Review the latest evidence-based guidelines as they pertain to the case below and answer the questions. Use scholarly journal articles within 5 years and/or medical textbooks within 5 years (2016-2021). Ms. Martin is a 55-year-old woman who has been on HRT for 4 years. HRT was prescribed because Ms. Martin was experiencing vasomotor symptoms associated with menopause. Her last mammogram was 2 years ago and her last pap was 5 years ago. Ms. Martin made an appointment with her nurse practitioner to discuss discontinuing HRT after hearing and reading news reports about the dangers associated with the medication. Except for the HRT, Ms. Martin is taking no medication other than a daily vitamin. She had a tubal ligation after the birth of her third child but has had no other surgeries or history of any medical conditions. Her father had cardiovascular disease and died of a myocardial infarction at 77 years of age. Her mother was diagnosed with breast cancer at 81 years of age. Ms. Martin does not smoke and rarely drinks alcohol. She likes to work in her garden but is not involved in a formal exercise program. She has gained about 10 pounds since menopause. 1. What evidence-based information should a primary practitioner provide to Ms. Martin regarding her concerns of HRT? 2. Discuss the advantages and risks associated with HRT. 3. What alternative treatments for menopausal symptoms should a primary practitioner discuss with Ms. Martin? 4. Discuss the recommended screening tests, using the latest evidence-based guidelines that Ms. Martin should have. 5. What health promotion, maintenance, and prevention education would be important to provide to Ms. Martin?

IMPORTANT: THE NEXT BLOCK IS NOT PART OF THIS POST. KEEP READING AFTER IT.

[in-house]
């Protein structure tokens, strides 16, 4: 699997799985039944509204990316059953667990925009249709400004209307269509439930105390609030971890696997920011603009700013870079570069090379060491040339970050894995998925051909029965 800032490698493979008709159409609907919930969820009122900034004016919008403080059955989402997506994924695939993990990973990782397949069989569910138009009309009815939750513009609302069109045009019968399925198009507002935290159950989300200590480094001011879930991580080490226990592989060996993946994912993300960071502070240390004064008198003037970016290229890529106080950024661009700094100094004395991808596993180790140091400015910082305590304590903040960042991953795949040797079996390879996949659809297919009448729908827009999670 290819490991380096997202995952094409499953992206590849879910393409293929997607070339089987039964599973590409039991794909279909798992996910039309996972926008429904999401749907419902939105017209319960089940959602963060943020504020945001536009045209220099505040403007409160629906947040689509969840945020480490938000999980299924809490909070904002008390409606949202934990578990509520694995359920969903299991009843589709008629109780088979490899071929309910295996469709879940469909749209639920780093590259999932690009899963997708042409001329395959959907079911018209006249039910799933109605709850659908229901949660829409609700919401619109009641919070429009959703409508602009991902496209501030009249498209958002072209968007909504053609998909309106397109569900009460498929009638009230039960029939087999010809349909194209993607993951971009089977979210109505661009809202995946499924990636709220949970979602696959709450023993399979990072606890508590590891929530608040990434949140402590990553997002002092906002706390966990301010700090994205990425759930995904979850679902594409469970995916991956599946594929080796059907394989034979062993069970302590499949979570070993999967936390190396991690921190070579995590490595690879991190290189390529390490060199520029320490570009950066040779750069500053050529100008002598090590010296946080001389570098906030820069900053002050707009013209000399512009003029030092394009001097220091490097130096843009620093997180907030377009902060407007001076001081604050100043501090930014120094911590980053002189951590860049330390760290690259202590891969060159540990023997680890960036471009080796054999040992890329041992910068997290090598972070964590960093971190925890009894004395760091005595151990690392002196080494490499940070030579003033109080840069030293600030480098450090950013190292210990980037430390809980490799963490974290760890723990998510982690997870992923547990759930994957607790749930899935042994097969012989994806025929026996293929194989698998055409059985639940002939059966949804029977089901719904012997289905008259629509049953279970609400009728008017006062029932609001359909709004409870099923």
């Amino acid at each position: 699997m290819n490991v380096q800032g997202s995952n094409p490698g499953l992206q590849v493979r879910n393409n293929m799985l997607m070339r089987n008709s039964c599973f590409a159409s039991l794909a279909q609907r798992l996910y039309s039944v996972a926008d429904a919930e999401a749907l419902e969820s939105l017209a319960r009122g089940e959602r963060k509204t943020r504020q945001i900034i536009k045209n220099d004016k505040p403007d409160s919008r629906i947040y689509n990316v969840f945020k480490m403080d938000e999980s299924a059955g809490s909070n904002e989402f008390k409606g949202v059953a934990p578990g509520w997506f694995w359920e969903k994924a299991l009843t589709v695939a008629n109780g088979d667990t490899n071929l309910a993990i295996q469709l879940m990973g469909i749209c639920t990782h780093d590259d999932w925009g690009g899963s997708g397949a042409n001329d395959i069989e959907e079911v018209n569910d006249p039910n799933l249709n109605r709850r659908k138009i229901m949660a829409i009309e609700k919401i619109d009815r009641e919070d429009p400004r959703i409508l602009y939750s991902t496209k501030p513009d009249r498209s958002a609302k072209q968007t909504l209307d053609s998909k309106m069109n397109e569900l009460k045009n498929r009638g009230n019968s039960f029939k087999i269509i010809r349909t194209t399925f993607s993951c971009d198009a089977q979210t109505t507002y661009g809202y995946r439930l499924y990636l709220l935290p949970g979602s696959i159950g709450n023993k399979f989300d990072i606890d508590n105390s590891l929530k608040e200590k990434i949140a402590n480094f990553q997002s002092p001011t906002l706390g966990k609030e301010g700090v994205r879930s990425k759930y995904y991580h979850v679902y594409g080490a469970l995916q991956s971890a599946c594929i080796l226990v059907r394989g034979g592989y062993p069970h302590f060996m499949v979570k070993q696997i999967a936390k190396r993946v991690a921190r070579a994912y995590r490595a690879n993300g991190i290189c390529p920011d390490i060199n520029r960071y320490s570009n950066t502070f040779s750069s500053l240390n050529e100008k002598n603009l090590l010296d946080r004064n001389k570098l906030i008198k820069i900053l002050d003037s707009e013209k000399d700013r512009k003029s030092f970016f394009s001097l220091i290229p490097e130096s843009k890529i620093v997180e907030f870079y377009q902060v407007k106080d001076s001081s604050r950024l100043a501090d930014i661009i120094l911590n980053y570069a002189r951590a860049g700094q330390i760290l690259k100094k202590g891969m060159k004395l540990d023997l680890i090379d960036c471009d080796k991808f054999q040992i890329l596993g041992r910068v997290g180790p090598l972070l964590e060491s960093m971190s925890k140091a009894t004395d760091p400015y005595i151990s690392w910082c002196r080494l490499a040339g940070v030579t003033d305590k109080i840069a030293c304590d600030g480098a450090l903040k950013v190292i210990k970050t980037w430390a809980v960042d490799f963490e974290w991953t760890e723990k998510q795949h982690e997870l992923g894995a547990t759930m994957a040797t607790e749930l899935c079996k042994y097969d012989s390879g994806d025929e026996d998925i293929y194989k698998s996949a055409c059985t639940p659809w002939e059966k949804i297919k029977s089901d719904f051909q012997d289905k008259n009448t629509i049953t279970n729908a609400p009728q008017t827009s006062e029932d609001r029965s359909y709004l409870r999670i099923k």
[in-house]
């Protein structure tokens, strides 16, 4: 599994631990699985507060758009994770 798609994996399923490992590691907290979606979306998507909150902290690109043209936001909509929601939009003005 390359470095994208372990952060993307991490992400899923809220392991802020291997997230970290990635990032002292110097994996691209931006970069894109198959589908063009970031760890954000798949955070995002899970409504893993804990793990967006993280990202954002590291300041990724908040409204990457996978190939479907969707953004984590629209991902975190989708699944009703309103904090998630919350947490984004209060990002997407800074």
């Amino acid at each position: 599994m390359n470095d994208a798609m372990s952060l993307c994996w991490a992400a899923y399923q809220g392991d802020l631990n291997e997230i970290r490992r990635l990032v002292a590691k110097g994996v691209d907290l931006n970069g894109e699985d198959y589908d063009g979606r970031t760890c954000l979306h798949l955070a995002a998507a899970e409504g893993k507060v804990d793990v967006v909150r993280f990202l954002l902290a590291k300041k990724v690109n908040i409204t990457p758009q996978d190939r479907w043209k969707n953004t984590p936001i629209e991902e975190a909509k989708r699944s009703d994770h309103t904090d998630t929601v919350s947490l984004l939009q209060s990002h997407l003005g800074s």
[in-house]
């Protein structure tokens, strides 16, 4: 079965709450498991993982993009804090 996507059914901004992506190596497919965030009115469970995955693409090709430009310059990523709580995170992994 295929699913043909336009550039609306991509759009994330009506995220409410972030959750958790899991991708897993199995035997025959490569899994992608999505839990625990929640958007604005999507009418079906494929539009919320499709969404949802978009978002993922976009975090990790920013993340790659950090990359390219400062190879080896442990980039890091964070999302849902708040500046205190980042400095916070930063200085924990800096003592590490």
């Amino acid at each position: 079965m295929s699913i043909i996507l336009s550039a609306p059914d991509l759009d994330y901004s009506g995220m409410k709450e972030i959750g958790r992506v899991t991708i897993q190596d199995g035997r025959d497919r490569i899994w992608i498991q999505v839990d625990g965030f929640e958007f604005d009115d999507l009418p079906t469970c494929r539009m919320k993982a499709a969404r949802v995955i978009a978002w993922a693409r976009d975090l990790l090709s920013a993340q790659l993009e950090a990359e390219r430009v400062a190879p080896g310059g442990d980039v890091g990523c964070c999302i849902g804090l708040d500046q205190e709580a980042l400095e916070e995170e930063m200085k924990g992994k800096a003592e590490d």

is melting ice and the overall increased extent of thawing permafrost results in the removal of a critical water source. The change could force the relocation of one-sixth of Earth ́s population which critically depends the runoff of glaciers as drinking water source or on end-of-season snowpack (National Research Council 2010). It could also affect the water availability and quality through the release of pollutants and organics captured in the ice – these gases also contribute to climate change (Swann et al. 2009, Pfirman et al. 1995). Monitoring these changes is possible through measuring the vertical temperature profile of permafrost and the ice volume fraction. The changes are also revealed by observing the surface snow cover and temperature, vegetation and surface elevation change (National Research Council 2010). 3.5 Sea-level change The sea-level rise is another effect of climate change. The rate in the past 20 years (approximately 55 mm in 20 years) is nearly twice as high as the rise in the last century, which averaged to about 30 mm in 20 years (NASA 2013d). This can be seen in Figure 3. Where these changes in space and time lead to the loss of property through coastal erosion and/or floods, human and animal populations could be forced to relocate. Such an event would increase the potential for cultural conflicts (National Research Council 2010). Figure 3: The rise of the sea level (NASA 2013d) The sea-level rise can easily be tracked by monitoring the global sea level heights together with the seafloor morphology and glacial ice mensuration. This is due to the fact that sooner or later the glacial meltwater will end up in the oceans and due to the sped-up melting treated in 3.3 and 3.4, the rate will increase drastically in the future. It is also useful to create models of inundation, coastal erosion and potential storm damage in order to thwart these catastrophes since they are a predictable consequence of sea-level rise (National Research Council 2010, Chuvieco 2008). 3.6 Accumulating natural disasters The last point is the accumulation of extreme events. The USA experiences more and more record high temperatures every year, congruously the record low temperatures occur fewer than ever. However extreme events also include heat waves, droughts, floods, cyclones, and wildfires. Changes in the earth’s system diversity also follow as a response to weather and climate extremes. Species that prove unable to adapt to the new circumstances will ultimately disappear or have to surrender to more successfully adapted species. An increased number of strong blusters with mounting intensity is also an indicator for these extreme events, just like frequent insect infestations. Insects are the profiteers of global changes in wind patte>GET ANSWER